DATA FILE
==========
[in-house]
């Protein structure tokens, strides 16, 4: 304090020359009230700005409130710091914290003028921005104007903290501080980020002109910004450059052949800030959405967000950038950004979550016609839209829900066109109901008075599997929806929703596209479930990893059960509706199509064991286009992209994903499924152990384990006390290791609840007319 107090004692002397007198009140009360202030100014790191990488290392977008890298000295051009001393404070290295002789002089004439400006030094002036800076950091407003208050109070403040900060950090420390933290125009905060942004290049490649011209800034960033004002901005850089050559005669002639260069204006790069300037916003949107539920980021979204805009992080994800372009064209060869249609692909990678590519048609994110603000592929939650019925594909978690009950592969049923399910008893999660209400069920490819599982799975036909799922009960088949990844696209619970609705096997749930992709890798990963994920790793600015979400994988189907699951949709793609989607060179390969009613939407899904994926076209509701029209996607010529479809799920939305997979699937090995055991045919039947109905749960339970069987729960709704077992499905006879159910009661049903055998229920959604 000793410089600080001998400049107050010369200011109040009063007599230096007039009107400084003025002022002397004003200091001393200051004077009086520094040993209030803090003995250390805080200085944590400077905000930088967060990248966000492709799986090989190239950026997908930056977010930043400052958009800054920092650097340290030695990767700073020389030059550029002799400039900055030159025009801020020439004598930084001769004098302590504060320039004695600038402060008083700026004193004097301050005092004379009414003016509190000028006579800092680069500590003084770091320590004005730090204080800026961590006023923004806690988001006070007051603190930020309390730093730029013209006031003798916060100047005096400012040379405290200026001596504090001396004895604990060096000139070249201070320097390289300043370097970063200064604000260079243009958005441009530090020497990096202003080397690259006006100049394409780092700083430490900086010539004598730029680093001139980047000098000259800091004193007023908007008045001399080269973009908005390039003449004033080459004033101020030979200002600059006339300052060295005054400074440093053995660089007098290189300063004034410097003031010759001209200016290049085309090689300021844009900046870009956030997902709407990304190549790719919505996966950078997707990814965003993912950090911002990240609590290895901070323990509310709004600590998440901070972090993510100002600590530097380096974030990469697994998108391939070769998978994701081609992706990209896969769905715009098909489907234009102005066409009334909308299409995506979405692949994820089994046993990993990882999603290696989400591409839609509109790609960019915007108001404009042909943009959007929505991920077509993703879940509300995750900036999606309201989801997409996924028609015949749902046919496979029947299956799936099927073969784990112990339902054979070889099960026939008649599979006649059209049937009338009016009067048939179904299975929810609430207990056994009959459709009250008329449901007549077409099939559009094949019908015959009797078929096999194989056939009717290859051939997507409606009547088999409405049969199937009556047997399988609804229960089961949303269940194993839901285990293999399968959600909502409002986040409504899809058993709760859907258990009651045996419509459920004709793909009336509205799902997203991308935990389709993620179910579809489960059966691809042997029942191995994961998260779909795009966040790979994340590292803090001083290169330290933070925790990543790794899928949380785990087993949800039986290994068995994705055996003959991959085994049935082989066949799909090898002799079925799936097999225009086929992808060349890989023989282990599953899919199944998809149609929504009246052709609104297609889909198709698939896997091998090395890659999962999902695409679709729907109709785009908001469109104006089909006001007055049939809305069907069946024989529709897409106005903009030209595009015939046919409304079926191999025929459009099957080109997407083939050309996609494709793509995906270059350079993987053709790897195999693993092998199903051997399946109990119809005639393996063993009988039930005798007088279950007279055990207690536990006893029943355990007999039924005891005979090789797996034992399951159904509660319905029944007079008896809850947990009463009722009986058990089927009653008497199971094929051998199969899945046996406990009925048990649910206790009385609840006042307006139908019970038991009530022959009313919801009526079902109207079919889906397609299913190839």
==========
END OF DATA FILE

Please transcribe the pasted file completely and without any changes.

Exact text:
[in-house]
């Protein structure tokens, strides 16, 4: 304090020359009230700005409130710091914290003028921005104007903290501080980020002109910004450059052949800030959405967000950038950004979550016609839209829900066109109901008075599997929806929703596209479930990893059960509706199509064991286009992209994903499924152990384990006390290791609840007319 107090004692002397007198009140009360202030100014790191990488290392977008890298000295051009001393404070290295002789002089004439400006030094002036800076950091407003208050109070403040900060950090420390933290125009905060942004290049490649011209800034960033004002901005850089050559005669002639260069204006790069300037916003949107539920980021979204805009992080994800372009064209060869249609692909990678590519048609994110603000592929939650019925594909978690009950592969049923399910008893999660209400069920490819599982799975036909799922009960088949990844696209619970609705096997749930992709890798990963994920790793600015979400994988189907699951949709793609989607060179390969009613939407899904994926076209509701029209996607010529479809799920939305997979699937090995055991045919039947109905749960339970069987729960709704077992499905006879159910009661049903055998229920959604 000793410089600080001998400049107050010369200011109040009063007599230096007039009107400084003025002022002397004003200091001393200051004077009086520094040993209030803090003995250390805080200085944590400077905000930088967060990248966000492709799986090989190239950026997908930056977010930043400052958009800054920092650097340290030695990767700073020389030059550029002799400039900055030159025009801020020439004598930084001769004098302590504060320039004695600038402060008083700026004193004097301050005092004379009414003016509190000028006579800092680069500590003084770091320590004005730090204080800026961590006023923004806690988001006070007051603190930020309390730093730029013209006031003798916060100047005096400012040379405290200026001596504090001396004895604990060096000139070249201070320097390289300043370097970063200064604000260079243009958005441009530090020497990096202003080397690259006006100049394409780092700083430490900086010539004598730029680093001139980047000098000259800091004193007023908007008045001399080269973009908005390039003449004033080459004033101020030979200002600059006339300052060295005054400074440093053995660089007098290189300063004034410097003031010759001209200016290049085309090689300021844009900046870009956030997902709407990304190549790719919505996966950078997707990814965003993912950090911002990240609590290895901070323990509310709004600590998440901070972090993510100002600590530097380096974030990469697994998108391939070769998978994701081609992706990209896969769905715009098909489907234009102005066409009334909308299409995506979405692949994820089994046993990993990882999603290696989400591409839609509109790609960019915007108001404009042909943009959007929505991920077509993703879940509300995750900036999606309201989801997409996924028609015949749902046919496979029947299956799936099927073969784990112990339902054979070889099960026939008649599979006649059209049937009338009016009067048939179904299975929810609430207990056994009959459709009250008329449901007549077409099939559009094949019908015959009797078929096999194989056939009717290859051939997507409606009547088999409405049969199937009556047997399988609804229960089961949303269940194993839901285990293999399968959600909502409002986040409504899809058993709760859907258990009651045996419509459920004709793909009336509205799902997203991308935990389709993620179910579809489960059966691809042997029942191995994961998260779909795009966040790979994340590292803090001083290169330290933070925790990543790794899928949380785990087993949800039986290994068995994705055996003959991959085994049935082989066949799909090898002799079925799936097999225009086929992808060349890989023989282990599953899919199944998809149609929504009246052709609104297609889909198709698939896997091998090395890659999962999902695409679709729907109709785009908001469109104006089909006001007055049939809305069907069946024989529709897409106005903009030209595009015939046919409304079926191999025929459009099957080109997407083939050309996609494709793509995906270059350079993987053709790897195999693993092998199903051997399946109990119809005639393996063993009988039930005798007088279950007279055990207690536990006893029943355990007999039924005891005979090789797996034992399951159904509660319905029944007079008896809850947990009463009722009986058990089927009653008497199971094929051998199969899945046996406990009925048990649910206790009385609840006042307006139908019970038991009530022959009313919801009526079902109207079919889906397609299913190839």